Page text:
SWEET TOOTH…Pudding outlet Heavenly Desserts has continued its mission to expand the collective waistline of the country by opening a store at Muse Developments’ Time Square in Warrington. Having already set up shop at Rochdale Riverside, the cake seller has now taken a 1,500 sq ft unit in the town, its 30th store in all. Mohammed Imran, director of Heavenly Desserts, said: “We’re delighted to be opening our 30th site at Time Square, right in the heart of Warrington town centre and bring our desserts to the community. The vision of what is here at Time Square is exactly what we’re looking for and we can’t wait to open and serve the town.” Bring on the sugar rush!
CAR WOES…It has been a tough year for Dan Meis. The man who designed Everton FC’s 53,000-capacity stadium at Bramley-Moore Dock took to social media to voice his displeasure at being dropped from the project and now, on top of everything else, the American architect is facing a bill of $1,100 for a set of new brakes on his Porsche Macan. When it rains, it really pours.
NIMBYs…Proposals from Cheshire West & Chester Council to turn two former student houses in Chester into staffed homeless accommodation have been criticised by some local residents. A petition opposing the plans, which would create 21 flats, has so far garnered 223 signatures. “Imagine the current problems we already face with the homeless in the city centre but moved right outside your home!” thunder the petitioners. The houses have been vacant for the last two years and would be staffed 24/7 by a team of nine support workers. A petition in favour of the scheme is close on the heels of those in opposition, collecting almost 150 signatures so far.
SHARED OWNERSHIP…There seems to be a designated day, week or month for everything these days. In September, National Organic Month, we have had Roald Dahl Day and the International Day for the Protection of the O-Zone layer. Today is the final day of both World Reflexology Week and Shared Ownership Week.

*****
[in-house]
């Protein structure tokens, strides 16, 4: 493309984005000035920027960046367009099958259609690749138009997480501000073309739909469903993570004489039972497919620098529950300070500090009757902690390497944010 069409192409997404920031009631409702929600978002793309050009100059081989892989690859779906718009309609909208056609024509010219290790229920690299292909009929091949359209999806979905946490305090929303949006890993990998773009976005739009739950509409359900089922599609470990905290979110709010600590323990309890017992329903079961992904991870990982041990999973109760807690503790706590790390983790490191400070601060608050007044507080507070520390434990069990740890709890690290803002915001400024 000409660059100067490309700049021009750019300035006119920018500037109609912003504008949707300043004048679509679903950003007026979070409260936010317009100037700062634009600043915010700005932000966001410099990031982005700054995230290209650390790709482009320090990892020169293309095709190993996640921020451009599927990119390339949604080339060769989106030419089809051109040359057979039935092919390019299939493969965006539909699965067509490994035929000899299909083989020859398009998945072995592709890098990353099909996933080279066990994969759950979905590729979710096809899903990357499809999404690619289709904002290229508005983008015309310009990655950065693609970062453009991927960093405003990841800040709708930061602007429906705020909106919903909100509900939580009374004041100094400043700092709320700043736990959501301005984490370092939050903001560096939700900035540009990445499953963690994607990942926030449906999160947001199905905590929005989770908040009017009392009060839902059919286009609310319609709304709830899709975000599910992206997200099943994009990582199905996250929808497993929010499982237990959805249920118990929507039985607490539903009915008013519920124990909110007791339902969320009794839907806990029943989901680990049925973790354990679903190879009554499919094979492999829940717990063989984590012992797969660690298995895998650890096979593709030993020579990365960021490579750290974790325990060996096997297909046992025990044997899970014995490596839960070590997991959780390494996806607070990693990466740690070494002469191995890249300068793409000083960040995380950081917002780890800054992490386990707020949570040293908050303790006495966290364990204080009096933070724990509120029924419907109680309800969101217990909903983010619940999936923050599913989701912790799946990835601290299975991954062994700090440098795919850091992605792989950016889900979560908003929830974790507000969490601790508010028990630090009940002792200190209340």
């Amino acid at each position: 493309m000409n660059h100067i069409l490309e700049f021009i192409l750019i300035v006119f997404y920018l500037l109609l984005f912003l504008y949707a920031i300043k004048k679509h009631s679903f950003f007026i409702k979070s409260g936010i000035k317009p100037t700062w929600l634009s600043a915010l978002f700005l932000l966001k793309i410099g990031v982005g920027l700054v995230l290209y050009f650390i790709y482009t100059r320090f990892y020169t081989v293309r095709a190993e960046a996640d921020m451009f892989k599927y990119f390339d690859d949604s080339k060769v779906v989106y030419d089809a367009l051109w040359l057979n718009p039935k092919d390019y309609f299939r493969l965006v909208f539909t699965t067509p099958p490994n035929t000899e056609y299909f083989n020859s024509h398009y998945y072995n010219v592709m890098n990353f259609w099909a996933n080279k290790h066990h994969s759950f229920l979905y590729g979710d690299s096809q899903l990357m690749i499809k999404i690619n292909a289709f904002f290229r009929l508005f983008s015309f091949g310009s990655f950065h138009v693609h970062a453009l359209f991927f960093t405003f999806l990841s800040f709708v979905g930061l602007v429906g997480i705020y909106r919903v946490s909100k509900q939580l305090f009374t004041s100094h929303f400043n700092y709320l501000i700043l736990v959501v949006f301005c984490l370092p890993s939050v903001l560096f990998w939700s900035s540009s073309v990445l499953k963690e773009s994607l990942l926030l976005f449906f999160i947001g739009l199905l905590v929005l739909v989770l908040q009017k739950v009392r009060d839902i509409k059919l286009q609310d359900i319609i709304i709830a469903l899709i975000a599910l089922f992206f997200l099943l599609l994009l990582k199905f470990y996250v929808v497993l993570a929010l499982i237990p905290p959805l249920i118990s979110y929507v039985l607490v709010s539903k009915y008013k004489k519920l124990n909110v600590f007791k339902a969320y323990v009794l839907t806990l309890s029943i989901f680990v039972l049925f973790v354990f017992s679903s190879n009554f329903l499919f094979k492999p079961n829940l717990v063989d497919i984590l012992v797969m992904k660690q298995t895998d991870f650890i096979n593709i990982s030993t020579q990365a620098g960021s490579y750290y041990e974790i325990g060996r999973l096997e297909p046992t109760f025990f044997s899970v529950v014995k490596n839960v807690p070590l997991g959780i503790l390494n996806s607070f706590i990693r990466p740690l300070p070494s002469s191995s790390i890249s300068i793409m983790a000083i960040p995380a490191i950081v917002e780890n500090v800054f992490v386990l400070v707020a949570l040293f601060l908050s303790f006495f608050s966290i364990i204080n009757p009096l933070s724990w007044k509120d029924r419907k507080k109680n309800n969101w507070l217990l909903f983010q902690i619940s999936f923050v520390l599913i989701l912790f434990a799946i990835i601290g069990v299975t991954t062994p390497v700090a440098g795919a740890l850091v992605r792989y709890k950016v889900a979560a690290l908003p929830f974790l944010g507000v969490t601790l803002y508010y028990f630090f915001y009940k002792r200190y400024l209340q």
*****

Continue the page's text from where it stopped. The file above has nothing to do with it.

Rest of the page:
A study by housing association Clarion Housing, which recently won consent for 66 shared ownership homes in Manchester, found that a third of people who had heard of shared ownership didn’t actually know what it was.
Many of those surveyed thought it meant sharing a home with somebody else, and really, who can blame them? It is a confusing name. To eliminate all doubt, here is a handy definition of shared ownership to end the week dedicated to it: A type of affordable initiative that gives first-time buyers, and those that do not currently own a home, the opportunity to purchase a share in a new build or resales property. The purchaser pays a mortgage on the share they own, and pays rent to a housing association on the remaining share.
There we go, now, back to my foot rub.
RECYCLING…Roman stone blocks found in excavations during the construction of Chester Northgate, the £70m mixed-use scheme in the city centre, are to be used to repair the city’s Roman walls.
Contractor Vinci Construction and archaeologists Oxford Archaeology have been working together to find signs of Roman life and other historical artefacts since work started on Northgate in July.
The blocks will be dressed ready for use in repairing the city walls to provide “a perfect match with sandstone used when the walls were first built”, according to Cheshire West & Chester Council.
Cllr Karen Shore, deputy leader of the council, said: “It is very pleasing to be able to recycle these stone blocks and help repair our city walls for future generations to enjoy.”
THE OTHER CITY…Salford City Mayor Paul Dennett said the completion of the council’s purchase of Islington Mill, a community arts institution, was a model to help “communities resist gentrification”. The £6.8m project to refurbish the mill and create a 25,000 sq ft workspace for SMEs called The Other City, received a boost this week after bagging £3.3m from the European Regional Development Fund to pay for the purchase.
Dennett said: “This is about protecting and cultivating the production of culture, not just the consumption of culture. Ownership is key and the project we are embarking on with the mill will be crucial in creating models for communities to resist gentrification.
“It’s about putting power into the hands of local communities, recognising the huge cultural contribution made by the arts sector to the lives of Salford people, and providing a stable home and future for our residents and our creative community.”
FLIGHT PATH…Airline Loganair has confirmed it will provide flights from Manchester to Newquay starting next March. The daily service will depart Manchester Airport from Terminal 3 at 10:55 and will transport you from rainy Manchester to the sunny climes of the Cornish peninsula in 80 minutes. After the collapse of Flybe in March, Loganair will be the only airline to provide a direct service between Manchester and Cornwall. However, until the flights take off, passengers wishing to make the trip by plane will have to do so via Alicante, which kind of defeats the point.